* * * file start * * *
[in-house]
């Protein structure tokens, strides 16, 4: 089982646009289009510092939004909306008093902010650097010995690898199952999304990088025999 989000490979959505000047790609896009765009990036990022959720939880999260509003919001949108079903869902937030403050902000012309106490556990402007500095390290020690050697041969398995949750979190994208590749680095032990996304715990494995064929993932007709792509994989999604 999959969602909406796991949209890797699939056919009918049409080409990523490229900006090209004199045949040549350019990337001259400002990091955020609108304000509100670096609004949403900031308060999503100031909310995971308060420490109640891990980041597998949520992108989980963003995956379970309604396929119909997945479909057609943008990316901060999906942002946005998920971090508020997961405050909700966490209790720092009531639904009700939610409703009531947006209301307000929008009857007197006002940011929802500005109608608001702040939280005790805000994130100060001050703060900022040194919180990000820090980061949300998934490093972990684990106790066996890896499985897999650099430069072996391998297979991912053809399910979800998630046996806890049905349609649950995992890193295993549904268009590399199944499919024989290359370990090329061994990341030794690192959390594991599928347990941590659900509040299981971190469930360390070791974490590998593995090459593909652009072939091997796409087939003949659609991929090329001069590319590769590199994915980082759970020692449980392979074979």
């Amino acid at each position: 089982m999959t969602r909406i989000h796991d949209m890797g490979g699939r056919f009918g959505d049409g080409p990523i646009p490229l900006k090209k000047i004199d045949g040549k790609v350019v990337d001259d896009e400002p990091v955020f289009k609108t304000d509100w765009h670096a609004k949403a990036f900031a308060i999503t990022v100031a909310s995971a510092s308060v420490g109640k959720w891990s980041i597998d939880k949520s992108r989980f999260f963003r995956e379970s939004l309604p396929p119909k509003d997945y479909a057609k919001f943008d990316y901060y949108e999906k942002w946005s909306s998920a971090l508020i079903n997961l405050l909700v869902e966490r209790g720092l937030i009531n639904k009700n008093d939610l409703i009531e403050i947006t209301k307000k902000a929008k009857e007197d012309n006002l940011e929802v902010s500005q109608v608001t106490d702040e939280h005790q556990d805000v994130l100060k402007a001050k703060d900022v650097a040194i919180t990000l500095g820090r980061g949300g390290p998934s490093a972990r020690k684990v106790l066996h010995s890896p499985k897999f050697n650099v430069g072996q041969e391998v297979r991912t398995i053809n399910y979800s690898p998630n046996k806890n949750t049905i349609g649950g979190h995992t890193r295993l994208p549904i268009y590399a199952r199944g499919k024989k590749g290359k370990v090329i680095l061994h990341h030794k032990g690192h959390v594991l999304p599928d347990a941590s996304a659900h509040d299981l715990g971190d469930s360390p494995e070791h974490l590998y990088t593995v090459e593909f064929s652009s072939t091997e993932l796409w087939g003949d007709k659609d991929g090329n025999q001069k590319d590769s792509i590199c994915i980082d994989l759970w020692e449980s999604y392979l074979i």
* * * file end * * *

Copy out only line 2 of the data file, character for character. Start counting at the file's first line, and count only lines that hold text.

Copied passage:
């Protein structure tokens, strides 16, 4: 089982646009289009510092939004909306008093902010650097010995690898199952999304990088025999 989000490979959505000047790609896009765009990036990022959720939880999260509003919001949108079903869902937030403050902000012309106490556990402007500095390290020690050697041969398995949750979190994208590749680095032990996304715990494995064929993932007709792509994989999604 999959969602909406796991949209890797699939056919009918049409080409990523490229900006090209004199045949040549350019990337001259400002990091955020609108304000509100670096609004949403900031308060999503100031909310995971308060420490109640891990980041597998949520992108989980963003995956379970309604396929119909997945479909057609943008990316901060999906942002946005998920971090508020997961405050909700966490209790720092009531639904009700939610409703009531947006209301307000929008009857007197006002940011929802500005109608608001702040939280005790805000994130100060001050703060900022040194919180990000820090980061949300998934490093972990684990106790066996890896499985897999650099430069072996391998297979991912053809399910979800998630046996806890049905349609649950995992890193295993549904268009590399199944499919024989290359370990090329061994990341030794690192959390594991599928347990941590659900509040299981971190469930360390070791974490590998593995090459593909652009072939091997796409087939003949659609991929090329001069590319590769590199994915980082759970020692449980392979074979």